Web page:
National Communications Officer of the opposition National Democratic Congress (NDC), Sammy Gyamfi, has stressed that the party has committed no crime deciding to change their position and campaign against the amendment of Article 55 (3) of the 1992 Constitution, ABC News can report.
The National Democratic Congress had earlier supported the amendment but suddenly changed its position, arguing that allowing the election of Metropolitan, Municipal and District Chief Executives (MMDCEs) on partisan lines would further polarise the country.
Many Civil Society Organisations have intimated that the decision by the NDC to abruptly change their stance came to them as a surprise, with the governing NPP claiming the opposition has “stabbed them in the back”.
Commenting on the criticism by the NPP on Asempa FM’s Ekosii Sen on Monday, Sammy Gyamfi explained that even if the NDC in the past advocated for a ‘Yes’ vote, it has realized, upon further consultations by the party’s hierarchy, that it is an affront to democracy.
He added that no one can begrudge the NDC for deciding to endorse a ‘No’ vote as they have not erred in any way.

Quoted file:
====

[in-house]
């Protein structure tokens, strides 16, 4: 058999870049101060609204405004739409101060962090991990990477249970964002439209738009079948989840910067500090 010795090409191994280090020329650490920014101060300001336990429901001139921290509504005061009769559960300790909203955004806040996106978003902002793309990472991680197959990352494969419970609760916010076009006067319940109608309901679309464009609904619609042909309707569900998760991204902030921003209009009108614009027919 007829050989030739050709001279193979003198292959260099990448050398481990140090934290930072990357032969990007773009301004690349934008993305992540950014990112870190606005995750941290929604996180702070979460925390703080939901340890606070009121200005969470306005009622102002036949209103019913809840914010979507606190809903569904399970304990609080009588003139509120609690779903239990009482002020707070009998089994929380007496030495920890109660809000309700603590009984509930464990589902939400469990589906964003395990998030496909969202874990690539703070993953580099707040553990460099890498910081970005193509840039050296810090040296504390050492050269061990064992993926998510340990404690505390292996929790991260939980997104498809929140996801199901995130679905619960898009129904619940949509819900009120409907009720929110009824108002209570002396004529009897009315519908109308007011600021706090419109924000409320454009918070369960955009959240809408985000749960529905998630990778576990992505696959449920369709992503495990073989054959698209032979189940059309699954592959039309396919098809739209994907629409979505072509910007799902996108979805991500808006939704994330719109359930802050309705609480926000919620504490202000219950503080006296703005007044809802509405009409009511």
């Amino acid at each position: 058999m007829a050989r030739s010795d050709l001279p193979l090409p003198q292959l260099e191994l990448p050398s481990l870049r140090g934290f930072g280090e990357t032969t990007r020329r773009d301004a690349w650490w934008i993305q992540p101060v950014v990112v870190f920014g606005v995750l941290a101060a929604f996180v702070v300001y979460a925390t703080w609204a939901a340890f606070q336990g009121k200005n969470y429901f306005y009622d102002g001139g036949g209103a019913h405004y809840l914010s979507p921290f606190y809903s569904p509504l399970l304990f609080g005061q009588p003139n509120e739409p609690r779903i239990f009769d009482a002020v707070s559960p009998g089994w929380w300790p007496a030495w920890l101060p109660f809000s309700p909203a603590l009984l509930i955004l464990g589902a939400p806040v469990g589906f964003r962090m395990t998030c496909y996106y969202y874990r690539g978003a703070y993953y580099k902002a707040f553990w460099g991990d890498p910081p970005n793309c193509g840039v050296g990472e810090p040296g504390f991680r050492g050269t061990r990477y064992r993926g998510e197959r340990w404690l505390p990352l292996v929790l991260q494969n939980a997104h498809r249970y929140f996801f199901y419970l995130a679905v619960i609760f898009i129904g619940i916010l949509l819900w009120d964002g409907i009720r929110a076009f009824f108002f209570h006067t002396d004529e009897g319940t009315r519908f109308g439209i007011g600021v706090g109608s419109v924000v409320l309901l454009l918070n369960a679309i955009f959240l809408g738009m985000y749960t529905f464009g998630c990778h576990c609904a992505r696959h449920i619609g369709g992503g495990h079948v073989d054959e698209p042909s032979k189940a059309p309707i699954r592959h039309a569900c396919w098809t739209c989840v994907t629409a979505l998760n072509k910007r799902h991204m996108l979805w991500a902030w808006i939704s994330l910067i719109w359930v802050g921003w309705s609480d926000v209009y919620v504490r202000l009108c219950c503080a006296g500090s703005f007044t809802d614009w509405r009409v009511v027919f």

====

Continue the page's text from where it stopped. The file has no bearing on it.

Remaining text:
“It is only a fool who does not change his mind. Since when did change of mind in Ghana became a crime. This was not an NDC’s manifesto promise for somebody to say we have reneged on our campaign promise. It was something we were considering. There was on-going consultation for people to share their views. Even God who created the heavens and the earth even changes his mind”, Sammy Gyamfi explained.
He found the argument for ‘Yes’ vote illogical and divisive and urged the public to reject the position of the government.
“NPP should legalize weed because people smoke? Their campaign for a ‘Yes’ vote defies logic. Everyone should vote ‘No’ for one united Ghana”, Sammy Gyamfi insisted.
Ghanaians on December 17, will be casting a ‘Yes’ or ‘No’ vote in a referendum to allow political parties to participate in district and local level elections.
This proposed amendment to the constitution has been met with opposition, led by the opposition National Democratic Congress, who had earlier given their consent for the amendments to be made.
The government needs at least 40 percent of eligible voters turning out to vote and at least 75 percent voting in favor of its ‘Yes’ campaign to succeed.